Objectives This study determined whether the NYU Caregiver Intervention for Adult Children (the NYUCI-AC) significantly reduced depressive symptoms and improved quality of life for adult child caregivers of persons with dementia. Methods The NYUCI-AC was evaluated within a single-blinded randomized controlled trial. The sample included 107 adult child caregivers of persons with dementia (N = 54 assigned to the multi-component treatment group; N = 53 assigned to a contact control group). Participants completed comprehensive assessments every 4 months during the first year and every 6 months thereafter for at least 2 years and up to 3.79 years. Results Individual growth curve models found that caregivers in the NYUCI-AC treatment condition indicated statistically significant (p <0.05) curvilinear decreases in symptoms of depression indicating withdrawal, apathy, and lack of vigor and increases in perceptions of overall quality of life over a 3-year period in comparison to control caregivers. Conclusions The NYUCI-AC offered adult child caregivers the capacity, via individual and family counseling as well as ongoing support, to enhance their quality of life and overcome their social withdrawal and apathy over time. These findings lend additional support to the NYUCI as an evidence-based approach to support family caregivers of persons with dementia.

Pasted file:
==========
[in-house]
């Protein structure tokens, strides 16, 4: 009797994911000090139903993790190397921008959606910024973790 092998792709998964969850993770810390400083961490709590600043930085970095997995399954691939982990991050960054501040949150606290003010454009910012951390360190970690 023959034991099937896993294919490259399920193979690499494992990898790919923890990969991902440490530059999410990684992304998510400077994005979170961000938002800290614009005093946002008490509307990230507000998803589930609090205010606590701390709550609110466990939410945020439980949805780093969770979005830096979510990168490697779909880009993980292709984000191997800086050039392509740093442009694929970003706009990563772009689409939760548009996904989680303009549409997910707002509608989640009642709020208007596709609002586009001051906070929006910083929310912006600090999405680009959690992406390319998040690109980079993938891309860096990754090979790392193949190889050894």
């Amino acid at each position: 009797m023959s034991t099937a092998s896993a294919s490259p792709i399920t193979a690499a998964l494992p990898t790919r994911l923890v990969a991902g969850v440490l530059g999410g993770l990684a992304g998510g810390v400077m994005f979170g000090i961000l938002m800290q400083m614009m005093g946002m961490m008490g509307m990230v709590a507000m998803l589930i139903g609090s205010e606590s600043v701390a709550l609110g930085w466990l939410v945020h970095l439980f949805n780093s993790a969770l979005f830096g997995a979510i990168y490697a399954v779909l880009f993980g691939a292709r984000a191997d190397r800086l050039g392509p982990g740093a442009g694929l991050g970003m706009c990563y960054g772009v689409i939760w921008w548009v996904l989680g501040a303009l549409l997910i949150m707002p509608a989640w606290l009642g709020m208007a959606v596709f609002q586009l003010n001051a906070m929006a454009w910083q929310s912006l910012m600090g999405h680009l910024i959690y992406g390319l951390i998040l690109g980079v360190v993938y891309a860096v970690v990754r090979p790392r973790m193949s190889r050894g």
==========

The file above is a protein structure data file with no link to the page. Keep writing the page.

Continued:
Bibliographical noteFunding Information:
This research was supported by grant R01 AG01022066. This project was also supported by grants 1UL1RR033183 8 and UL1 TR000114-02 to the University of Minnesota Clinical and Translational Science Institute and P30 AG08051 to the NYU Alzheimer's Disease Center. The authors thank David L. Roth, PhD, for his guidance. The authors would also like to thank William Haley, Steve Zarit, Kristie Kellis, Cynthia Epstein, Mary Boldischar, Vanessa Berglund, Katie Wocken, Sarah Wooley, Mary Dang, Ronit Notkin, Olanta Barton, and June Aaronson for their clinical and scientific expertise, data management, and/or data entry on this project. The authors would especially like to acknowledge the families who contributed their valuable time to this study.
This research was supported by grant R01AG01022066. This project was also supported by grants 1UL1RR033183 8 and UL1 TR000114-02 to the University of Minnesota Clinical and Translational Science Institute and P30 AG08051 to the NYU Alzheimer's Disease Center.
© 2015 American Association for Geriatric Psychiatry.
- Alzheimer disease